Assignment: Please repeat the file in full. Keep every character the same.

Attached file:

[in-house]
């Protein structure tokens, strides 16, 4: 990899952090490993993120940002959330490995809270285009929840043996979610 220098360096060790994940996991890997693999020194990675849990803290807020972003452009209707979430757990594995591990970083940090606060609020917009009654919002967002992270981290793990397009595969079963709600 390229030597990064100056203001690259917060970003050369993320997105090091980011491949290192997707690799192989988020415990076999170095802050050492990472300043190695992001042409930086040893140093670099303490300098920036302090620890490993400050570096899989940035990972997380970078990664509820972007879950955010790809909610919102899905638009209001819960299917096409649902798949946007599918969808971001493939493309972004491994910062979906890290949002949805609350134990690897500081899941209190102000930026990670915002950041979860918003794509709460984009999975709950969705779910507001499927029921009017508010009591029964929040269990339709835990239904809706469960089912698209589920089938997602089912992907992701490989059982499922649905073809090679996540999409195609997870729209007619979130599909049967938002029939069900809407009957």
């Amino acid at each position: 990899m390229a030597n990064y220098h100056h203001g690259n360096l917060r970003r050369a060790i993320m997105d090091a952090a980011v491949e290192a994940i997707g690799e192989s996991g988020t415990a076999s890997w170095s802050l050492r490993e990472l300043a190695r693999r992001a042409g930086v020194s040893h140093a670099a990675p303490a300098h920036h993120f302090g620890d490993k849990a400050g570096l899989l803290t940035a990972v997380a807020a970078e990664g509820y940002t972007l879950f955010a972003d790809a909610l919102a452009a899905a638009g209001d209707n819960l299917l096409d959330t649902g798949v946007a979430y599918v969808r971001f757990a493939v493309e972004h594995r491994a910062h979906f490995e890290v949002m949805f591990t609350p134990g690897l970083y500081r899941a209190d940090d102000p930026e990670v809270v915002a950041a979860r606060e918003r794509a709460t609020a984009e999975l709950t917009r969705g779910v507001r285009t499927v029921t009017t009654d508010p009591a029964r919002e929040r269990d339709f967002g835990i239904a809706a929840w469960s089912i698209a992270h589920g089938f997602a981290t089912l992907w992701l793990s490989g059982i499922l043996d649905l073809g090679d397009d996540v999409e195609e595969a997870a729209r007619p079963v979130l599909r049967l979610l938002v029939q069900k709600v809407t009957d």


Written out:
[in-house]
């Protein structure tokens, strides 16, 4: 990899952090490993993120940002959330490995809270285009929840043996979610 220098360096060790994940996991890997693999020194990675849990803290807020972003452009209707979430757990594995591990970083940090606060609020917009009654919002967002992270981290793990397009595969079963709600 390229030597990064100056203001690259917060970003050369993320997105090091980011491949290192997707690799192989988020415990076999170095802050050492990472300043190695992001042409930086040893140093670099303490300098920036302090620890490993400050570096899989940035990972997380970078990664509820972007879950955010790809909610919102899905638009209001819960299917096409649902798949946007599918969808971001493939493309972004491994910062979906890290949002949805609350134990690897500081899941209190102000930026990670915002950041979860918003794509709460984009999975709950969705779910507001499927029921009017508010009591029964929040269990339709835990239904809706469960089912698209589920089938997602089912992907992701490989059982499922649905073809090679996540999409195609997870729209007619979130599909049967938002029939069900809407009957």
């Amino acid at each position: 990899m390229a030597n990064y220098h100056h203001g690259n360096l917060r970003r050369a060790i993320m997105d090091a952090a980011v491949e290192a994940i997707g690799e192989s996991g988020t415990a076999s890997w170095s802050l050492r490993e990472l300043a190695r693999r992001a042409g930086v020194s040893h140093a670099a990675p303490a300098h920036h993120f302090g620890d490993k849990a400050g570096l899989l803290t940035a990972v997380a807020a970078e990664g509820y940002t972007l879950f955010a972003d790809a909610l919102a452009a899905a638009g209001d209707n819960l299917l096409d959330t649902g798949v946007a979430y599918v969808r971001f757990a493939v493309e972004h594995r491994a910062h979906f490995e890290v949002m949805f591990t609350p134990g690897l970083y500081r899941a209190d940090d102000p930026e990670v809270v915002a950041a979860r606060e918003r794509a709460t609020a984009e999975l709950t917009r969705g779910v507001r285009t499927v029921t009017t009654d508010p009591a029964r919002e929040r269990d339709f967002g835990i239904a809706a929840w469960s089912i698209a992270h589920g089938f997602a981290t089912l992907w992701l793990s490989g059982i499922l043996d649905l073809g090679d397009d996540v999409e195609e595969a997870a729209r007619p079963v979130l599909r049967l979610l938002v029939q069900k709600v809407t009957d």